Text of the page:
"Where do I live?" Six hands shot up. (It might have helped that the meeting was held in Palo Alto.)

“Who can tell me where I grew up?” Two hands raised, tentatively.

"So you see," he concluded, "when you think you are having communication problems, what you are possibly having is a hard time remembering details from one sentence to the next."


CAPD and ADHD: One and the Same?


Given all this, I can't figure out why these challenges are commonly identified in children as CAPD yet when it comes to adults with undiagnosed ADHD, the challenges are typically called ….
what exactly? Passive-aggression? Obstreperousness? Oppositionality? Sometimes. Until you grow old enough to be evaluated for hearing problems and fitted with a hearing aid. Trouble is, your "hearing" might be just fine. 
      Read these characteristics of CAPD (from the National Institute on Deafness and Other Communication Disorders), and notice how similar it is to ADHD (some experts doubt that these commonly co-existing conditions are, in fact, separate entities):

• Has trouble paying attention to and remembering information presented orally

• Has problems carrying out multi-step directions

• Has poor listening skills

• Needs more time to process information

• Has low academic performance

• Has behavior problems

• Has language difficulty (e.g., they confuse syllable sequences and have problems developing vocabulary and understanding language)

• Has difficulty with reading, comprehension, spelling, and vocabulary.


      
In this short blog post, I've touched only the surface of how, when it comes to ADHD, hearing well doesn't always mean being able to listen well.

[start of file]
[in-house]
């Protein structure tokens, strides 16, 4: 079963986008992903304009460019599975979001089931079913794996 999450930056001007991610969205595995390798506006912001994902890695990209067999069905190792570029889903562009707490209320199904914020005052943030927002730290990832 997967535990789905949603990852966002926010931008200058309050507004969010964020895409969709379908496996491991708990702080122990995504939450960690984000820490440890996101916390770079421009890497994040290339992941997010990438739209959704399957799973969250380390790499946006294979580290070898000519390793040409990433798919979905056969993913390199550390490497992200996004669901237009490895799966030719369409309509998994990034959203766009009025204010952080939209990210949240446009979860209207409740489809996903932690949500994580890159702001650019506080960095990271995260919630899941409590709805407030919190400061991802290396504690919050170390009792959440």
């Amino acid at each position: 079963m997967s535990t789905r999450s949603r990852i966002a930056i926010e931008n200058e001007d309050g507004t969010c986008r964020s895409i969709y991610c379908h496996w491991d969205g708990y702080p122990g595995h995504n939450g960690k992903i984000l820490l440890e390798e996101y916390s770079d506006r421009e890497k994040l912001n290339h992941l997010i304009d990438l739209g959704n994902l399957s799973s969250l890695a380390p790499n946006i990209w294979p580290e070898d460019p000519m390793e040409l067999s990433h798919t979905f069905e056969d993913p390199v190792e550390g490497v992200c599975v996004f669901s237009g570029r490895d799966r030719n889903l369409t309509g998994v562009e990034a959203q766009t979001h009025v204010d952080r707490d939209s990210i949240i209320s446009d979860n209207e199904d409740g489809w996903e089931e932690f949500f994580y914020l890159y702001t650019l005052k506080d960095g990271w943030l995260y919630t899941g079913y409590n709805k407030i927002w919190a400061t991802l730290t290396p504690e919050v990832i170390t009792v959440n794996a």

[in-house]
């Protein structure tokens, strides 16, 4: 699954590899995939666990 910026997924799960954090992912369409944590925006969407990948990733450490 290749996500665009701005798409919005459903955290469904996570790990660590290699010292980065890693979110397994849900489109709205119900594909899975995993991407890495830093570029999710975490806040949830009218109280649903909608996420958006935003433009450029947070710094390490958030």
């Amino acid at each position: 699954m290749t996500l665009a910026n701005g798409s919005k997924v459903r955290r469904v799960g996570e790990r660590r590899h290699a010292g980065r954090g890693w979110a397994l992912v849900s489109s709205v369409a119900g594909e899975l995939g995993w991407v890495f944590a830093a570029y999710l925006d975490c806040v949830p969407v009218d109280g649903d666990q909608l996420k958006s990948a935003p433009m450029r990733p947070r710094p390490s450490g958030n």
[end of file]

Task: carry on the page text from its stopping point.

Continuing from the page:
Listen Up! Sound Strategies for Clashing Couples

Some couples find these practical strategies useful.


For Partners of Adults with ADHD:
• Turn off distracting noises before speaking (TV, radio, computer, etc.).

• Touch your partner and make eye contact before speaking, allowing sufficient transition time.

• Ask your partner to repeat what you’ve said, to make sure it was understood.
• Speak simply and concisely without a lot of superfluous background detail, whys and wherefores, etc. (granted, this is not always possible for more complex communications).

• Don’t discuss important matters “on the fly”—while your partner is involved in another necessary activity or as you’re going out the door.


For Couples:

• For some topics, e-mail works best. The ADHD Partner has time to focus, reread, and mull over a response without feeling the pressure of needing to respond immediately.

• Take a walk together when discussing important issues (exercise activates blood flow to the brain and alleviates stress).
• Use a whiteboard at a household “command center” to target 1-3 important
messages, simply stated.

For Adults with ADHD:

• Recognize what good listening means for your partner: that you
value his or her opinions and care about your partner.
• Listen first. Respond second. Exert the extra mental effort to really listen. Set aside what you were just doing, what you will do when your partner finishes, your response, or unrelated topics. If you need more time to shape a response, ask for it.

• Use relaxation techniques to clear your mind before having important conversations.


When Symptoms are Moderate to Severe

Sometimes, strategies are simply not enough; medication might prove most helpful in kicking the "transmission signal" up a few notches. Consider this before-and-after story:


"My boyfriend has been taking a neurostimulant medication for about a month now, and the biggest difference we've noticed is that we are able to discuss things without the big explosions of emotion. He's much less dramatic in his expressions of self-hatred or anger, which we've learned came about mostly because he was losing focus and subconsciously boosting adrenaline to re-capture focus, plus feeling badly that he couldn't keep paying attention. He used to lose the thread so quickly and then automatically go off on a more stimulating (to him) tangent, leaving me in the dust and getting angry if I tried to bring him back to the subject.